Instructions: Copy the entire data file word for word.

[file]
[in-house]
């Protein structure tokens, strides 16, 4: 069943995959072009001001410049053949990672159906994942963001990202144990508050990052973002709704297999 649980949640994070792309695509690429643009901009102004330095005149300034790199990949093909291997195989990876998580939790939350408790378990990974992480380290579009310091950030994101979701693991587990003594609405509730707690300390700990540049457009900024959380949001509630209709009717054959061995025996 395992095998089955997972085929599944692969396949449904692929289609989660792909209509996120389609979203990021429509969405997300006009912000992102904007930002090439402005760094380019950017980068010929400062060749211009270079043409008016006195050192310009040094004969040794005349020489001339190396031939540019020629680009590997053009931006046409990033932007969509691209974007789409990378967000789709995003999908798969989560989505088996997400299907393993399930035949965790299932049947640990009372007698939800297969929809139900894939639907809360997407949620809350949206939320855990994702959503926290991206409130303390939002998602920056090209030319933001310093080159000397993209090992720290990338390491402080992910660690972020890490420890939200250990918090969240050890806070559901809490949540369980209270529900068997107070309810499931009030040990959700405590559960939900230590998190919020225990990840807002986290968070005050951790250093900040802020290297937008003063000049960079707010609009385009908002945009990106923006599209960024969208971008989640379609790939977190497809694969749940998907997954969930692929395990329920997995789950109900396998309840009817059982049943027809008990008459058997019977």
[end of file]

[in-house]
């Protein structure tokens, strides 16, 4: 069943995959072009001001410049053949990672159906994942963001990202144990508050990052973002709704297999 649980949640994070792309695509690429643009901009102004330095005149300034790199990949093909291997195989990876998580939790939350408790378990990974992480380290579009310091950030994101979701693991587990003594609405509730707690300390700990540049457009900024959380949001509630209709009717054959061995025996 395992095998089955997972085929599944692969396949449904692929289609989660792909209509996120389609979203990021429509969405997300006009912000992102904007930002090439402005760094380019950017980068010929400062060749211009270079043409008016006195050192310009040094004969040794005349020489001339190396031939540019020629680009590997053009931006046409990033932007969509691209974007789409990378967000789709995003999908798969989560989505088996997400299907393993399930035949965790299932049947640990009372007698939800297969929809139900894939639907809360997407949620809350949206939320855990994702959503926290991206409130303390939002998602920056090209030319933001310093080159000397993209090992720290990338390491402080992910660690972020890490420890939200250990918090969240050890806070559901809490949540369980209270529900068997107070309810499931009030040990959700405590559960939900230590998190919020225990990840807002986290968070005050951790250093900040802020290297937008003063000049960079707010609009385009908002945009990106923006599209960024969208971008989640379609790939977190497809694969749940998907997954969930692929395990329920997995789950109900396998309840009817059982049943027809008990008459058997019977």